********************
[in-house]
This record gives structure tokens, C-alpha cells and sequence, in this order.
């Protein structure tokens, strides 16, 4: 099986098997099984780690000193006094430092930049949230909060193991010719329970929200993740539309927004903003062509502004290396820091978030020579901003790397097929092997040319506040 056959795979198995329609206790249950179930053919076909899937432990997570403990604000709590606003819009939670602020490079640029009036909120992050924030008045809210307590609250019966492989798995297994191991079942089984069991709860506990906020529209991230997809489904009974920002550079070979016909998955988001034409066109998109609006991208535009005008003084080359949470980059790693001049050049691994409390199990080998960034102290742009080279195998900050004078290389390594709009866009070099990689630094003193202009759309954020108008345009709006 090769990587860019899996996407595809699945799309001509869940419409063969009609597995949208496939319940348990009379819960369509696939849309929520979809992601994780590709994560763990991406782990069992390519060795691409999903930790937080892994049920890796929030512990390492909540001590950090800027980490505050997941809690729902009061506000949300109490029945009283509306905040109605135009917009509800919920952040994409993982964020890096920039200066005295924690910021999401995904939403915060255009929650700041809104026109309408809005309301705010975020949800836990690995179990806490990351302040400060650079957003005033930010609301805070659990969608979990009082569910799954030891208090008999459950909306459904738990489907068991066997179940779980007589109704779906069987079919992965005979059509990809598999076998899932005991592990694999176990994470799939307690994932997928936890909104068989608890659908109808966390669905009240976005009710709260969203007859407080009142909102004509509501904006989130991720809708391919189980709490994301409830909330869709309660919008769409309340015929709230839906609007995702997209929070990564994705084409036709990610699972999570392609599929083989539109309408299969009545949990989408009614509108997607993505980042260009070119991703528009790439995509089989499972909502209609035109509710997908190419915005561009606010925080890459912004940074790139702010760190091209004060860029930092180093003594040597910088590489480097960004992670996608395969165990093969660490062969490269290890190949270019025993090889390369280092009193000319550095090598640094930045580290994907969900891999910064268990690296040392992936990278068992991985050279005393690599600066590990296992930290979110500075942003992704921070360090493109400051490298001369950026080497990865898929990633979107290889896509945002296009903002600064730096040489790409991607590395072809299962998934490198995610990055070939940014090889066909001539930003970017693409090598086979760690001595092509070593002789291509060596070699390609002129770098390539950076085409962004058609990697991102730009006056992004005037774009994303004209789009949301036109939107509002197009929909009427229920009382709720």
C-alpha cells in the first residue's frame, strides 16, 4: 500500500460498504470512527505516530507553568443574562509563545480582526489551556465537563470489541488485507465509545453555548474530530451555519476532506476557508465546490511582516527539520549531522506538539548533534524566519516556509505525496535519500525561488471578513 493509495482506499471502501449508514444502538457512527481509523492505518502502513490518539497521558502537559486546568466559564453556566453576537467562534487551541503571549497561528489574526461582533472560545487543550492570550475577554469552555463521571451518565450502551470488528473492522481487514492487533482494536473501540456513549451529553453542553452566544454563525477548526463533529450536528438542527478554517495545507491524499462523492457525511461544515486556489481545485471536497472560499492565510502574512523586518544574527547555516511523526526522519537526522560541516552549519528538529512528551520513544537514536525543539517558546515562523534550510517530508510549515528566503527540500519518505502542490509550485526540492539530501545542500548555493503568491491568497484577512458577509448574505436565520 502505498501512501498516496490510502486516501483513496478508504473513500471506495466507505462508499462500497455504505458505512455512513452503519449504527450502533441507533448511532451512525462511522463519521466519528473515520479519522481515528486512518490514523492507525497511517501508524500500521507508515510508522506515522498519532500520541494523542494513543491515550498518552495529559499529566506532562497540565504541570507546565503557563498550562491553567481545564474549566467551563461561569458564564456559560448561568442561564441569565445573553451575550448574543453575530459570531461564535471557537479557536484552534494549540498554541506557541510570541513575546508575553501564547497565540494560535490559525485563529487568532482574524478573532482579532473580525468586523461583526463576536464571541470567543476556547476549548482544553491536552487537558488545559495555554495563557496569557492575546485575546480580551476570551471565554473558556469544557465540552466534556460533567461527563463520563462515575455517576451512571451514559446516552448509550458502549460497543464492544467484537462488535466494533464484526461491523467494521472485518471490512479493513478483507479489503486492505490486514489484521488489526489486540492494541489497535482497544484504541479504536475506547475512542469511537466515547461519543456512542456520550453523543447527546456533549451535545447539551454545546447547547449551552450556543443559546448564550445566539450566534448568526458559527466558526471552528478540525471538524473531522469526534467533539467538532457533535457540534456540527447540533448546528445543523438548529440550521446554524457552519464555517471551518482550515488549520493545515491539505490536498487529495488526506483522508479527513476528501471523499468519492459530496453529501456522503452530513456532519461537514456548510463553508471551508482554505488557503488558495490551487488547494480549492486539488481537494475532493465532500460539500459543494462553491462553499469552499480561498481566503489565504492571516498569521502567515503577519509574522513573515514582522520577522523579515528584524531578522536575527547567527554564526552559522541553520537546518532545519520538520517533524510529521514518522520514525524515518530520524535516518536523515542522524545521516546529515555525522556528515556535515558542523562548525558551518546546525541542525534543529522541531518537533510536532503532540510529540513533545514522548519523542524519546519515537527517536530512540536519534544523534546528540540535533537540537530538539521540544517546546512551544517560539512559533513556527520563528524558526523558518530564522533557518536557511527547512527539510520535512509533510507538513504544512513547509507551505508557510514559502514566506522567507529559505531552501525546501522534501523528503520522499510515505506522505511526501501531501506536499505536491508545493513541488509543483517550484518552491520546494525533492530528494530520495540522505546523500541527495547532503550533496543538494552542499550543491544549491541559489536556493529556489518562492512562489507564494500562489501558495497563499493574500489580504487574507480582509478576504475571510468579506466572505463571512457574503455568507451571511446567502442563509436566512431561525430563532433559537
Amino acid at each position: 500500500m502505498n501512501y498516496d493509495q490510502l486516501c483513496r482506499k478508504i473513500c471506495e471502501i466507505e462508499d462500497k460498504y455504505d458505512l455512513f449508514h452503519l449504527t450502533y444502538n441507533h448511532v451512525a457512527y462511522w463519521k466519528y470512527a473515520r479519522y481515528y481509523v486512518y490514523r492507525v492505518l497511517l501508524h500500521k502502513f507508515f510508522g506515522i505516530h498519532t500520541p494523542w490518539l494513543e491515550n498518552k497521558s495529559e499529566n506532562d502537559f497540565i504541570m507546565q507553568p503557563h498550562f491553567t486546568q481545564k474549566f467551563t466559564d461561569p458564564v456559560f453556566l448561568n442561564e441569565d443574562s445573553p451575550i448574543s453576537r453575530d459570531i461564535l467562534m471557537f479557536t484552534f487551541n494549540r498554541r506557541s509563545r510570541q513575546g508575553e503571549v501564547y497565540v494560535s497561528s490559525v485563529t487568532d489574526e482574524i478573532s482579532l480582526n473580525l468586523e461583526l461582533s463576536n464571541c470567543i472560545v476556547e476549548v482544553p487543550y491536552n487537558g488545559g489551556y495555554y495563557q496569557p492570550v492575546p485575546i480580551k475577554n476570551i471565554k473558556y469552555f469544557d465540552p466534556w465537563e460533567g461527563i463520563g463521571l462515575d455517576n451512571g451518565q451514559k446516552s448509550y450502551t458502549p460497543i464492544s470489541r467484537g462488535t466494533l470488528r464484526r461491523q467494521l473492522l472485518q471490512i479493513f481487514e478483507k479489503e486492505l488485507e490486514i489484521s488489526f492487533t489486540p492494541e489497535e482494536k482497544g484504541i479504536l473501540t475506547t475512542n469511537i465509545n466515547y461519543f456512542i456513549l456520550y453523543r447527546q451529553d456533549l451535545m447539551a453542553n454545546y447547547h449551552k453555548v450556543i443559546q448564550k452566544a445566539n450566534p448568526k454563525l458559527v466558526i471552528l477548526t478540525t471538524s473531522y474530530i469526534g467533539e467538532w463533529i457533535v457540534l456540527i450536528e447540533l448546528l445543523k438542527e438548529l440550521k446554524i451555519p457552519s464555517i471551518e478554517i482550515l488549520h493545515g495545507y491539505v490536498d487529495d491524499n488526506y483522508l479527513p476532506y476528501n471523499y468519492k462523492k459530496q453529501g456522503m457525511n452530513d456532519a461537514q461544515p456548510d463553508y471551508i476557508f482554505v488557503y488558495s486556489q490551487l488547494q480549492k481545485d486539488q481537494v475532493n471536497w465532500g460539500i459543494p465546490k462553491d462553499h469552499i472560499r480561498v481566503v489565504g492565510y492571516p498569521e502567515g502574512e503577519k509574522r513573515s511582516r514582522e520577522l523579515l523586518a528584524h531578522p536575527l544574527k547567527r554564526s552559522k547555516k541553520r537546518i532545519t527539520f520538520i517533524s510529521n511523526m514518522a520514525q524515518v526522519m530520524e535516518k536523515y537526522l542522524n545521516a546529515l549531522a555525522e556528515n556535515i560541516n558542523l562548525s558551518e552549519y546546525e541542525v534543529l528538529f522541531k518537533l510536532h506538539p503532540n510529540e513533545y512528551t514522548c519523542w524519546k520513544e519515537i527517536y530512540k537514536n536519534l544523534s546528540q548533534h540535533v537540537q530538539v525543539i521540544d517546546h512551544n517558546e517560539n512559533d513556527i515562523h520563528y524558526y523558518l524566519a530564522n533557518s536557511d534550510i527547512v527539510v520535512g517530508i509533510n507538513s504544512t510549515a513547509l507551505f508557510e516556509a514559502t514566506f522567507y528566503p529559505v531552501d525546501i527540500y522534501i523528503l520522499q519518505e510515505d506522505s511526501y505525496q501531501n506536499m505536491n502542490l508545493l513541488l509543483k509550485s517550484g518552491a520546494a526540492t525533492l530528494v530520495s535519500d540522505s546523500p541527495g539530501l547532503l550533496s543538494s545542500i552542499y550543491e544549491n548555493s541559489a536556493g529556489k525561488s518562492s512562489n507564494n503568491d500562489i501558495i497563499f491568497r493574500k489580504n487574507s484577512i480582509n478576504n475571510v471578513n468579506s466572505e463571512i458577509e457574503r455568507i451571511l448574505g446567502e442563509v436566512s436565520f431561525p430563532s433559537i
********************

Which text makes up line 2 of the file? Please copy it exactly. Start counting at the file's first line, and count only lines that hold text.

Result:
This record gives structure tokens, C-alpha cells and sequence, in this order.